How to diagnose incidents (and sleep better while on call)

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Incident management is an always-on responsibility, but after your last sprint, you deserve a long rest and peace of mind. Your incident response plan may be the furthest thing from your mind and if it’s well-configured, you can finally sleep soundly. A robust incident response plan gives your organization coverage and confidence to identify emergent security threats and rapidly execute the appropriate response. In this post, we’ll cover detection and communications workflows that will enhance your incident response program and take some stress out of your on-call cycle.

We’ll assume you’ve done some preparation to create an action plan with stakeholders and you have some detection methods in place, but there’s always plenty of room to streamline, especially around reporting and team collaboration.

Let’s drill down into the first response detection and communication duties of an action plan. Even better, we’ll look at how to optimize them with an event-driven approach—the sort you can get from Relay’s DevOps automation.

Optimize Response Plans with Smart Monitoring

A lot can go wrong in the time between an unexpected login and disabling the suspicious account involved. One of the foremost objectives in detecting and acting on a threat is limiting that amount of time and thereby limiting the risk. In this case, the key to expedient remediation is to recognize abnormal network behavior and classify the potential impact. A versatile tool for assessing both the suspicious login and its inherent danger is an incident classification matrix. They are useful artifacts of your preparation plans that can layer richer intelligence into your action plan and provide data points that can act as conditional triggers to drive resolution.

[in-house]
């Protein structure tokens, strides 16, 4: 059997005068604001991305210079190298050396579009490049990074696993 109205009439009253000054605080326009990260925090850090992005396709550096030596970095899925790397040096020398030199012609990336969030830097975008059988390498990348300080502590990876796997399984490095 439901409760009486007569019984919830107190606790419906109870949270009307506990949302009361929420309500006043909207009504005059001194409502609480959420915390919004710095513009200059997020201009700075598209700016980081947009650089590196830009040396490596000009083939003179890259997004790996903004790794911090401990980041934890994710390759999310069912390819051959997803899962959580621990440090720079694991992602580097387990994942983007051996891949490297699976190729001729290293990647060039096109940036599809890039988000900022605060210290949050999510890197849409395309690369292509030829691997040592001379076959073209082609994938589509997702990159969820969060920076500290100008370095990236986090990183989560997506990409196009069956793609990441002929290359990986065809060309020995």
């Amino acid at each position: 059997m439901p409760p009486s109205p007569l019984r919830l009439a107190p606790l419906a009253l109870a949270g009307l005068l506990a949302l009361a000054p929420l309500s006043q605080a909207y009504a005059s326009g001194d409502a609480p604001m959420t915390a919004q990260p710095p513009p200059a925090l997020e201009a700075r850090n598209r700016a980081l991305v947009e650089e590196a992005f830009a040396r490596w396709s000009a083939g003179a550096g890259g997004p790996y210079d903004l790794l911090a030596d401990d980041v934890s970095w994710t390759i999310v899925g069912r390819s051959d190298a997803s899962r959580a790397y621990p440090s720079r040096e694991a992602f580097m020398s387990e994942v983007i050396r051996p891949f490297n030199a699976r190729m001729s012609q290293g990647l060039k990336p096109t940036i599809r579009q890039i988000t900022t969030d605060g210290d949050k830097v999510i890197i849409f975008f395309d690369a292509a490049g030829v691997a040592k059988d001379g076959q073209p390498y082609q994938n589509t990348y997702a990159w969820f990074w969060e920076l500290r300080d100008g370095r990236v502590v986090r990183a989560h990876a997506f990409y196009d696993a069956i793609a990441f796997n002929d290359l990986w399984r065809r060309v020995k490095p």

You can classify threats by various taxonomies, such as likelihood, severity, or type. Taking severity as an example, maybe the abnormal login originated in Germany, which is outside of the normal range of user activity, but not too far out of range for some traveling consultants in your company. Tag Germany as a minor risk with possible likelihood.

 Chart classifying incident impacts and likelihood

But if it came from an infrequently visited destination, tag it as an unlikely or rare likelihood incident, with potentially higher impact, to inform the next steps. If you created the matrix with stakeholders in mind, events categorized as such can trigger appropriately scoped remediation plans to reduce time spent dwelling on assessment.

Know Your Audience

A communication plan is another important piece of guidance for incident response management. If properly designed, all need-to-know parties are accounted for and designated to different stages of response. Not only does that implicitly guarantee buy-in, but it also reduces noise and confusion during a potential incident by broadening communications only when necessary. With different incident and severity types mapped to specific response teams and communication channels, time spent dwelling on which communications manager to inform is drastically reduced. Moreover, the notification system can be moderated from blaring midnight phone calls to targeted (yet emphatic) pings on Slack.